More Than 80 Tigers Rescued From Thailand's 'Tiger Temple' In 2016 Have Died
The Buddhist temple Kanchanaburi province was a massive tourist attraction with visitors lining up to have their photos taken with the Big Cats or to have a go at bottle feeding them for 600 Thai Baht (£11) a pop.
However, authorities stepped in and took away the 147 tigers in 2016 following complaints of animal trafficking. Police raiding the temple found the bodies of 40 tiger cubs inside a freezer, as well as other animal body parts.
The monks from the temple have always denied any claims of ill treatment, trafficking or illegal breeding.
After being removed from the temple, the tigers were then taken two animal sanctuaries, but sadly, more than half of them have since died.
According to authorities, many of the tigers are said to have died due to a virus, which hit while the animals were weakened due to the stress of the rescue and subsequent relocation.
Authorities also claimed the tigers had genetic problems down to inbreeding.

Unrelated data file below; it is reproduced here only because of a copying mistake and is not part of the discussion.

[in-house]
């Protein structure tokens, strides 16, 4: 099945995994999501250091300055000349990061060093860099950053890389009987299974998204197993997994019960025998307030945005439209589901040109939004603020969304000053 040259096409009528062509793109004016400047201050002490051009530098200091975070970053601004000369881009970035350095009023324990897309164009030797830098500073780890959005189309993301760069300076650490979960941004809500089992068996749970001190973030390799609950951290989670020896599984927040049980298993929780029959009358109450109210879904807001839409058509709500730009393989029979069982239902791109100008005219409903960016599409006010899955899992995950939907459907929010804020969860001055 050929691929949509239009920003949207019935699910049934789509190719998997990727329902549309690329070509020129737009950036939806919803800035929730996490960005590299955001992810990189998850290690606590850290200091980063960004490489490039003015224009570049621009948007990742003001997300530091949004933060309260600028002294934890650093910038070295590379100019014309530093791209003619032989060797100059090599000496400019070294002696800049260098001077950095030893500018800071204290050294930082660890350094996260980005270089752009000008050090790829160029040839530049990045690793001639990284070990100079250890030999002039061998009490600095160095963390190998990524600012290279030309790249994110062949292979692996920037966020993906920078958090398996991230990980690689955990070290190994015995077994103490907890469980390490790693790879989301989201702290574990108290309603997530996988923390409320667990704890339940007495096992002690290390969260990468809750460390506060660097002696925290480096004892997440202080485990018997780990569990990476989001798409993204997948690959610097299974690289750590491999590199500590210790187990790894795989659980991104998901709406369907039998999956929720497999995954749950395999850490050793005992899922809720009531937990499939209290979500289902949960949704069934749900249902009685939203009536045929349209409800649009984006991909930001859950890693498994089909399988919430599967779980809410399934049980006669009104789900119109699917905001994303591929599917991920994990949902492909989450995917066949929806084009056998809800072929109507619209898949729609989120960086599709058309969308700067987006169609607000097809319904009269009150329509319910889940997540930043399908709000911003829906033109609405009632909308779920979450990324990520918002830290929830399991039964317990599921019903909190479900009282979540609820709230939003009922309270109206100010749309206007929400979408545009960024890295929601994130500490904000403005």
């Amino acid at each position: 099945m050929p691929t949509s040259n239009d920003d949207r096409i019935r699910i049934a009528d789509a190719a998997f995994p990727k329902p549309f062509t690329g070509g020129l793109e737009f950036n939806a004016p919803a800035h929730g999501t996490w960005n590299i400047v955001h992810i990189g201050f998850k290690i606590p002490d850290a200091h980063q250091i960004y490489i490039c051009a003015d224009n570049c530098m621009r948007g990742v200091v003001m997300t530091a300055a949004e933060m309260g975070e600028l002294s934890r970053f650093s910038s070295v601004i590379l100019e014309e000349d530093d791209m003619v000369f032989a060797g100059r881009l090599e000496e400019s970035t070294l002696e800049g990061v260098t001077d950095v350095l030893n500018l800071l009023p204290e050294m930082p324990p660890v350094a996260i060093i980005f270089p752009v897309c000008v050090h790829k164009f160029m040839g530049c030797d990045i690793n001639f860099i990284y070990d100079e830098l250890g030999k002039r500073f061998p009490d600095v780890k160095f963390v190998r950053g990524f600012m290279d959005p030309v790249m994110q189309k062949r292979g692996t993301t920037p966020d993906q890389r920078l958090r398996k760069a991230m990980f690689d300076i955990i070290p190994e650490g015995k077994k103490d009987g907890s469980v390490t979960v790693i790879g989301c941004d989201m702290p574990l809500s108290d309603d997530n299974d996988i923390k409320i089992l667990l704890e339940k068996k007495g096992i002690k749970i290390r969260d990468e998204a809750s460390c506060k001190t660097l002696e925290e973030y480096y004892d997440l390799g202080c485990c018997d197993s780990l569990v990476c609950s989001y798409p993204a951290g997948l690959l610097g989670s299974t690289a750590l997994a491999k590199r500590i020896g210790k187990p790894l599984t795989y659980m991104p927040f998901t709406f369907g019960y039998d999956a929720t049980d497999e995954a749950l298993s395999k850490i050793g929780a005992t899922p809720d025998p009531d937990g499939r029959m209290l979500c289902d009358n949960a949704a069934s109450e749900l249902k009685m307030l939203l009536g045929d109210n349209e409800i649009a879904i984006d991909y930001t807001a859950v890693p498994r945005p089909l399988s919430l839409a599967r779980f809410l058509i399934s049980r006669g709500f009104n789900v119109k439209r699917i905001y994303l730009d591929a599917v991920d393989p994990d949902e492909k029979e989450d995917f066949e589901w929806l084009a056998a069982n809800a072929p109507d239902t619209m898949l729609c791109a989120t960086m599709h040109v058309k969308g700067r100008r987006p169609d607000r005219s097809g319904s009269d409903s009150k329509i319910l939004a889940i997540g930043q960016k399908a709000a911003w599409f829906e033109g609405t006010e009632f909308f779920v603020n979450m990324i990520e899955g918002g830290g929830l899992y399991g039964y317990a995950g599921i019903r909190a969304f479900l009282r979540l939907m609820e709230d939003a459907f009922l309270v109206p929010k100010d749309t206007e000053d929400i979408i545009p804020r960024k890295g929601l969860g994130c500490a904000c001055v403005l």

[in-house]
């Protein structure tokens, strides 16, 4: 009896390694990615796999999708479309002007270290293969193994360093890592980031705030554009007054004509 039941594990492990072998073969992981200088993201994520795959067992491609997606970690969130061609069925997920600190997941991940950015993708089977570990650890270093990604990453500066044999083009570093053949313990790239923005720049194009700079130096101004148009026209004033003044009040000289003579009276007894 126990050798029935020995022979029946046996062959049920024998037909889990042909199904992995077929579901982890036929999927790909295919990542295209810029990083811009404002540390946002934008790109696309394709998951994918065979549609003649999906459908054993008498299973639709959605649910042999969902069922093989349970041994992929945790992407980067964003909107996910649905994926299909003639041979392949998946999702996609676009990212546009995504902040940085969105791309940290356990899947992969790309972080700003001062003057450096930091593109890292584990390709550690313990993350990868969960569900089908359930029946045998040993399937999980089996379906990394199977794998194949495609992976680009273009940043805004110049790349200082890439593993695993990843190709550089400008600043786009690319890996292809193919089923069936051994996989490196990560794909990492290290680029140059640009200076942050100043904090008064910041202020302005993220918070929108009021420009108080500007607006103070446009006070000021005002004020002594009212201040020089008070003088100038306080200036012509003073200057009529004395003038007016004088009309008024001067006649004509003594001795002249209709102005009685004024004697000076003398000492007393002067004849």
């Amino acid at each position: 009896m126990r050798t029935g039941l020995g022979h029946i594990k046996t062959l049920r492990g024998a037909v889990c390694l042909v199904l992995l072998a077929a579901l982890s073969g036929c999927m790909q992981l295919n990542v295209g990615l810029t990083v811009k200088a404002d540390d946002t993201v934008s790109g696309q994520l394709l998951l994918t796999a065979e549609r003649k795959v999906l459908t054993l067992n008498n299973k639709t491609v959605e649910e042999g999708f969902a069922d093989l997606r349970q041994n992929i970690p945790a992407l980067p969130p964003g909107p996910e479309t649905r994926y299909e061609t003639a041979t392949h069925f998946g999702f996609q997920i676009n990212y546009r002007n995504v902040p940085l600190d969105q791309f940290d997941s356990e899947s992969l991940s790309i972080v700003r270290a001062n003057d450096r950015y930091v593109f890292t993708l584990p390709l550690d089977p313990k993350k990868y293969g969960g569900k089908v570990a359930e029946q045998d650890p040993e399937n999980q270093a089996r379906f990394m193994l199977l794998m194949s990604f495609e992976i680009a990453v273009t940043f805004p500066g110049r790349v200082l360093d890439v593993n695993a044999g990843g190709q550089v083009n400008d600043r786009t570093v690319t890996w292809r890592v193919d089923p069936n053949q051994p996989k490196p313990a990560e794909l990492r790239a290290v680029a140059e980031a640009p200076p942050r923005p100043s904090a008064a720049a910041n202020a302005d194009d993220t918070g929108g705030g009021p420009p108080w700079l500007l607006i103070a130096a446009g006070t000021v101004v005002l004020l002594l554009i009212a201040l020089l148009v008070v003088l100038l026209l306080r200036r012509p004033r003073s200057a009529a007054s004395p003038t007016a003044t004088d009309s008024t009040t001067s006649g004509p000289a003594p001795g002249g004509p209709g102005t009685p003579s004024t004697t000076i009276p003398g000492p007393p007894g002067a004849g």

PrakitVongsrivattanakul, deputy director-general of the Department of National Parks, Wildlife and Plant Conservation, told MCOT: "When we took the tigers in, we noted that they had no immune system due to inbreeding.
"We treated them as symptoms came up".
Pattarapol Maneeorn, a wildlife veterinarian for the department, told a news conference: "There were six tigers [originally at the temple] and later that became 147 or even more, so there were always the risks and also we found that their health were not good to begin with.
"Their genetics have made their body weak and susceptible to the risk of infection."
But Athithat Srimanee, a caretaker from the temple, hit back at the government, telling Reuters: "They did not die because of inbreeding.
"When they raided the temple three years ago, they did not say anything about infection, so this is just a blame game."
He added: "At the temple, despite our lack of academic knowledge, we used kindness so the tigers lived in wide spaces and not in cages."
Featured Image Credit: PA